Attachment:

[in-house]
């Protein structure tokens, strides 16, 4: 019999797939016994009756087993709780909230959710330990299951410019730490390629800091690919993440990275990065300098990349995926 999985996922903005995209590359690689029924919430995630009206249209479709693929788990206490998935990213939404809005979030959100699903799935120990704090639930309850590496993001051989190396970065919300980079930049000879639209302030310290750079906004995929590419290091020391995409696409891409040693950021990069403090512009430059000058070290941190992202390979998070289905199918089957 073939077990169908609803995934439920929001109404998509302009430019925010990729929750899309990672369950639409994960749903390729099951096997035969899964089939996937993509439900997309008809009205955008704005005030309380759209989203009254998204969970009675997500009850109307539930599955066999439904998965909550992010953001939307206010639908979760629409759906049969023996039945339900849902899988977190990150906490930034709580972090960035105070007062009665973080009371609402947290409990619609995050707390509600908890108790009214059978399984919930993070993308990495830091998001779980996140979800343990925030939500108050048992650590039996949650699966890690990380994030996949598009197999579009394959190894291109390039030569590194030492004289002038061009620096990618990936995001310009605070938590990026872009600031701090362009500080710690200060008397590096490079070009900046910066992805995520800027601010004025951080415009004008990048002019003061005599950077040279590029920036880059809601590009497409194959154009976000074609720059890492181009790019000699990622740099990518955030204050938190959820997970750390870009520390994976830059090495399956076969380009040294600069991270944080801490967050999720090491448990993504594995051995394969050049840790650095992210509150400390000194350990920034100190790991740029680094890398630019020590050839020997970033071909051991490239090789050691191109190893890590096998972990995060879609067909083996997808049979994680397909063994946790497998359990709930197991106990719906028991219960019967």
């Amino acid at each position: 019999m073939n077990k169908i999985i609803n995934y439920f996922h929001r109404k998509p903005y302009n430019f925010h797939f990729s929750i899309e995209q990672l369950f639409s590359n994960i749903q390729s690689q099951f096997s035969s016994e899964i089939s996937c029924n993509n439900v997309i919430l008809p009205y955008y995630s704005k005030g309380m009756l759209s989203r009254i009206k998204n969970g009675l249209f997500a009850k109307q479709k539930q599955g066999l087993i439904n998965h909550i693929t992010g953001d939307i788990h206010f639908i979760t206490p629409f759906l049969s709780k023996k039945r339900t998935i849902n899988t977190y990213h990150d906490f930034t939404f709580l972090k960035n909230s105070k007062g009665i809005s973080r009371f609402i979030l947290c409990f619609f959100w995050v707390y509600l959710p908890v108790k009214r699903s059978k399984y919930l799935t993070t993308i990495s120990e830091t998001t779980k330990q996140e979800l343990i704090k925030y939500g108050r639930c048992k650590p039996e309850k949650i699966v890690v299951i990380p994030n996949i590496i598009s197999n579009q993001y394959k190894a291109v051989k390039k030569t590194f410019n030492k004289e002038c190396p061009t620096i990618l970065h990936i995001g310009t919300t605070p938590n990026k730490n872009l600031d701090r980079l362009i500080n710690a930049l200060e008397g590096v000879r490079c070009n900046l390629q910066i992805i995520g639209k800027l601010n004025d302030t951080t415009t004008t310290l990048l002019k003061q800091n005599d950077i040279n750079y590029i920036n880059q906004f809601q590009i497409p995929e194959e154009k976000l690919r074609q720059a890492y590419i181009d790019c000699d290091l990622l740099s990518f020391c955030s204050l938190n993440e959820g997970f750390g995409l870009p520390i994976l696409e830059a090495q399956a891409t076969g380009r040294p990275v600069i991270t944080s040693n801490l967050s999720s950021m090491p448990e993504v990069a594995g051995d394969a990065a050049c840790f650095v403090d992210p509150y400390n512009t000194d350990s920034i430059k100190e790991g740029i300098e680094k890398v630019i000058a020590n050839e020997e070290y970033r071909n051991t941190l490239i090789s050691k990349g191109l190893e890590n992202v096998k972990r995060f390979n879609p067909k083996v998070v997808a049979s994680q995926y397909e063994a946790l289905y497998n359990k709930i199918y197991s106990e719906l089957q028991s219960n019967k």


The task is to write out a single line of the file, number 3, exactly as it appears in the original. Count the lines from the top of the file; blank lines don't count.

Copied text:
């Amino acid at each position: 019999m073939n077990k169908i999985i609803n995934y439920f996922h929001r109404k998509p903005y302009n430019f925010h797939f990729s929750i899309e995209q990672l369950f639409s590359n994960i749903q390729s690689q099951f096997s035969s016994e899964i089939s996937c029924n993509n439900v997309i919430l008809p009205y955008y995630s704005k005030g309380m009756l759209s989203r009254i009206k998204n969970g009675l249209f997500a009850k109307q479709k539930q599955g066999l087993i439904n998965h909550i693929t992010g953001d939307i788990h206010f639908i979760t206490p629409f759906l049969s709780k023996k039945r339900t998935i849902n899988t977190y990213h990150d906490f930034t939404f709580l972090k960035n909230s105070k007062g009665i809005s973080r009371f609402i979030l947290c409990f619609f959100w995050v707390y509600l959710p908890v108790k009214r699903s059978k399984y919930l799935t993070t993308i990495s120990e830091t998001t779980k330990q996140e979800l343990i704090k925030y939500g108050r639930c048992k650590p039996e309850k949650i699966v890690v299951i990380p994030n996949i590496i598009s197999n579009q993001y394959k190894a291109v051989k390039k030569t590194f410019n030492k004289e002038c190396p061009t620096i990618l970065h990936i995001g310009t919300t605070p938590n990026k730490n872009l600031d701090r980079l362009i500080n710690a930049l200060e008397g590096v000879r490079c070009n900046l390629q910066i992805i995520g639209k800027l601010n004025d302030t951080t415009t004008t310290l990048l002019k003061q800091n005599d950077i040279n750079y590029i920036n880059q906004f809601q590009i497409p995929e194959e154009k976000l690919r074609q720059a890492y590419i181009d790019c000699d290091l990622l740099s990518f020391c955030s204050l938190n993440e959820g997970f750390g995409l870009p520390i994976l696409e830059a090495q399956a891409t076969g380009r040294p990275v600069i991270t944080s040693n801490l967050s999720s950021m090491p448990e993504v990069a594995g051995d394969a990065a050049c840790f650095v403090d992210p509150y400390n512009t000194d350990s920034i430059k100190e790991g740029i300098e680094k890398v630019i000058a020590n050839e020997e070290y970033r071909n051991t941190l490239i090789s050691k990349g191109l190893e890590n992202v096998k972990r995060f390979n879609p067909k083996v998070v997808a049979s994680q995926y397909e063994a946790l289905y497998n359990k709930i199918y197991s106990e719906l089957q028991s219960n019967k």